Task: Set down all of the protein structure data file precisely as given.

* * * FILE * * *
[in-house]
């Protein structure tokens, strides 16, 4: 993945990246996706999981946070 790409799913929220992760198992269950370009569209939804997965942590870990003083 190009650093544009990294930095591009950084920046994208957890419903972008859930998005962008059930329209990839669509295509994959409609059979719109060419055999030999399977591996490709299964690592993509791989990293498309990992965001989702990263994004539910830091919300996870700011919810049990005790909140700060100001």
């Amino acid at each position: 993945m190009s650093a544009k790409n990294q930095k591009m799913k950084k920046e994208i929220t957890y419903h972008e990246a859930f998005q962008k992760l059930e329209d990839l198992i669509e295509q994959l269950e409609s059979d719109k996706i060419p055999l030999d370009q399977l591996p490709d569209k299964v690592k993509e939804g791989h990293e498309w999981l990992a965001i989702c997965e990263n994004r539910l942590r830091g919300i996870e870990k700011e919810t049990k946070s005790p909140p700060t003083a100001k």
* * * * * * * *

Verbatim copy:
[in-house]
């Protein structure tokens, strides 16, 4: 993945990246996706999981946070 790409799913929220992760198992269950370009569209939804997965942590870990003083 190009650093544009990294930095591009950084920046994208957890419903972008859930998005962008059930329209990839669509295509994959409609059979719109060419055999030999399977591996490709299964690592993509791989990293498309990992965001989702990263994004539910830091919300996870700011919810049990005790909140700060100001």
């Amino acid at each position: 993945m190009s650093a544009k790409n990294q930095k591009m799913k950084k920046e994208i929220t957890y419903h972008e990246a859930f998005q962008k992760l059930e329209d990839l198992i669509e295509q994959l269950e409609s059979d719109k996706i060419p055999l030999d370009q399977l591996p490709d569209k299964v690592k993509e939804g791989h990293e498309w999981l990992a965001i989702c997965e990263n994004r539910l942590r830091g919300i996870e870990k700011e919810t049990k946070s005790p909140p700060t003083a100001k």